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Everton need to be defensively sound because we aren’t a free-scoring side

Allardyce bemoans lack of quality striking options

West Bromwich Albion v Everton - Premier League Photo by Lynne Cameron/Getty Images

Sam Allardyce saw his seven-match unbeaten streak end yesterday after Everton slipped to a 2-1 defeat away at AFC Bournemouth, in the process giving up as many goals as the Blues had in four wins and three draws previously.

Speaking to evertontv ahead of the New Year’s Day clash at Goodison Park against Manchester United, the manager sounded worried about balancing squad rotation with putting out enough quality to take on the Red Devils.

“It is a big ask. There is a lot of fatigue in the team. Everybody will be suffering at the moment.

“I can change the team an awful lot but the players I might put in, I would not know how well they would or would not play because I have not been here long enough.

“And a lot of the rest of the squad have not got a lot of Premier League experience, so we will have to try to calculate the right team for Monday and hope it goes and performs to its best, because they will need to against Manchester United.

“I am still learning about the players. Some of the players have received [new ideas from Allardyce] quite well. Some are not getting anywhere near the squad or subs bench. They have got to stay fit and capable of stepping in because there is another game in 48 hours.

“The bottom line is... we have to be a very good defensive side because our squad is not blessed with goals. In our team at the moment, we do not have two very good goalscorers.

“We will always have to be defensively sound between now and the end of the season because we are not going to be a free-scoring side. We might create the chances but we do not have the goalscorers you need to convert those chances and that is what we are missing at the moment.”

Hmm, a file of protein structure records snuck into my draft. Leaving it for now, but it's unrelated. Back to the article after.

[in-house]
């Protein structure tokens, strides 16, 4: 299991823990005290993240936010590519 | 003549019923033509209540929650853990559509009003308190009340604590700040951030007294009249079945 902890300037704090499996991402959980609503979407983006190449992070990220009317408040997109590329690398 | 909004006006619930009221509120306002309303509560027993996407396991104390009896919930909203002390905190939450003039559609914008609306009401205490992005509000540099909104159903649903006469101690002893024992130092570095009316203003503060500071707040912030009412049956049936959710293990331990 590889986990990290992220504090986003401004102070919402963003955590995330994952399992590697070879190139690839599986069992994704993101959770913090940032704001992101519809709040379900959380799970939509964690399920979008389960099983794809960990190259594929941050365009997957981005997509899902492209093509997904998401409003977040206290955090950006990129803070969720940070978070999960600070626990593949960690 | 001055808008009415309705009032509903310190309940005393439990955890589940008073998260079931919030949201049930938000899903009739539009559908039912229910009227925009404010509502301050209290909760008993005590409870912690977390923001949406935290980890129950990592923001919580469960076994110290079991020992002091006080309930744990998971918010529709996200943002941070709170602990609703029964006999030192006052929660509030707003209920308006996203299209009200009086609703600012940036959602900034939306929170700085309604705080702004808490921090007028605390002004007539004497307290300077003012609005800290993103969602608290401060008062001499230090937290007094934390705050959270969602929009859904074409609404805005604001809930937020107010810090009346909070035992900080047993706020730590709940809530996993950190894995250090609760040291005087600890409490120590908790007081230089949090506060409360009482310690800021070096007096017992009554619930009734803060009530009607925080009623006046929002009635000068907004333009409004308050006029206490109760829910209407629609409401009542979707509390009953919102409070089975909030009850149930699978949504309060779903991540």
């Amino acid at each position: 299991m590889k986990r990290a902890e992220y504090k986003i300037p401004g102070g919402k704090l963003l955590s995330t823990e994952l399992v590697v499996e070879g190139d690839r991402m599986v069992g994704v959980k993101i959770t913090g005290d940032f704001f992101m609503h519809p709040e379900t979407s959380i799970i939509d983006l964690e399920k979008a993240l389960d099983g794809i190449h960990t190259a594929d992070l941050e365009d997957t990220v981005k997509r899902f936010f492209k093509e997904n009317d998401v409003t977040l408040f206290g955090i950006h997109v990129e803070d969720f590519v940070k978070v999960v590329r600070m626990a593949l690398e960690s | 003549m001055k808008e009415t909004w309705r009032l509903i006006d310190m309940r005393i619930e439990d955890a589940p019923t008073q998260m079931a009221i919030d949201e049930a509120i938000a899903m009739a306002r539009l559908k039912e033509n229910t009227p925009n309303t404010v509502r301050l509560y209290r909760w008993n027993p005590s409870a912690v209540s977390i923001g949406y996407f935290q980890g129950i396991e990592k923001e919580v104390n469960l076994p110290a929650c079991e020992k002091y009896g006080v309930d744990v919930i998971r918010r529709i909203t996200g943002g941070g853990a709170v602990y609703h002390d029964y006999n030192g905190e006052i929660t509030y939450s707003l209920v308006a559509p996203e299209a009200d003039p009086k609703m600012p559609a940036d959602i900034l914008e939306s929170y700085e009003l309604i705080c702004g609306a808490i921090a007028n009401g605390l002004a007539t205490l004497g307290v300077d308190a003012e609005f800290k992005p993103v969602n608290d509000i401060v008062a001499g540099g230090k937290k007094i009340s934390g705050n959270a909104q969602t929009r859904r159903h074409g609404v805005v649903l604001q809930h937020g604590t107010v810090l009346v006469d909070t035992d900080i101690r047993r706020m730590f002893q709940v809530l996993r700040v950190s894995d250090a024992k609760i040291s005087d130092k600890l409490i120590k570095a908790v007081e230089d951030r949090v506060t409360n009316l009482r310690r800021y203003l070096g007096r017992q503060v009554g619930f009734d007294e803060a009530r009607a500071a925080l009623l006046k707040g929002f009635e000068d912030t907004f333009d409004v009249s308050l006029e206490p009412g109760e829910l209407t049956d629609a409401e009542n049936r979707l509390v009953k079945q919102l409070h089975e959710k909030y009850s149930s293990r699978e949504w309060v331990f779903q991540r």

Doesn’t sound like Big Sam is confident that any midfielders and forwards we bring in during the January transfer window will necessarily make a difference, which is an odd statement to make.

Allardyce added that he saw some improvement in the offensive outlook of the side, but bemoaned that it came at the expense of the defensive rigidity that he has preached from his first day at the club.

“Yes [there was an improvement in the passing against Bournemouth], but it cannot be in the shape of losing your defensive responsibility. If you open yourself up and make as many sloppy passes as we did, you create more of a threat on your own players and leave more spaces for the opposition, which is exactly what happened for Bournemouth’s second goal.

“The passing did get better but it was not as good as I would expect with the quality of these players. I would have expected them to have moved the ball and kept it better – and created more, which we did in the second half but not really in the first.

“It was a disappointing day, not just the result – I would have expected us to have done better in terms of creating and getting opportunities to score."

The manager also added that he would continue to be cautious with using players returning from long layoffs due to injury.

“Oumar did improve us. Our service to him and attacking play could have been better but what he did get caused Bournemouth more of a threat, which was good to see.

“You must not forget, these players [McCarthy and Bolasie] are not match fit. We are juggling the balls in the air. James played for 60 minutes at Chelsea and felt his hamstring, which was the only reason I gave him 45 minutes.

“He could have gone on longer but, if he came off after 60 minutes last time, I was not going to take that risk again. We have been waiting a long time to get him back.

“Yannick Bolasie has been out for more than 12 months and is very rusty indeed. We are juggling around players who cannot last 90 minutes, as well as players who are fatigued, so it is a difficult job we have at this moment in time.

“We have made a miraculous recovery, let’s not forget, from the position I started in – and we have to overcome this defeat and get back to being both resilient when we have not got the ball and creative when we do have it.”

It’s only fair that we give Allardyce at least the January transfer window to make the improvements he sees fit before we pillory the choices he’s made tactically, but it does appear that the honeymoon period is over for the new manager and the bitter realities have set in with the winter.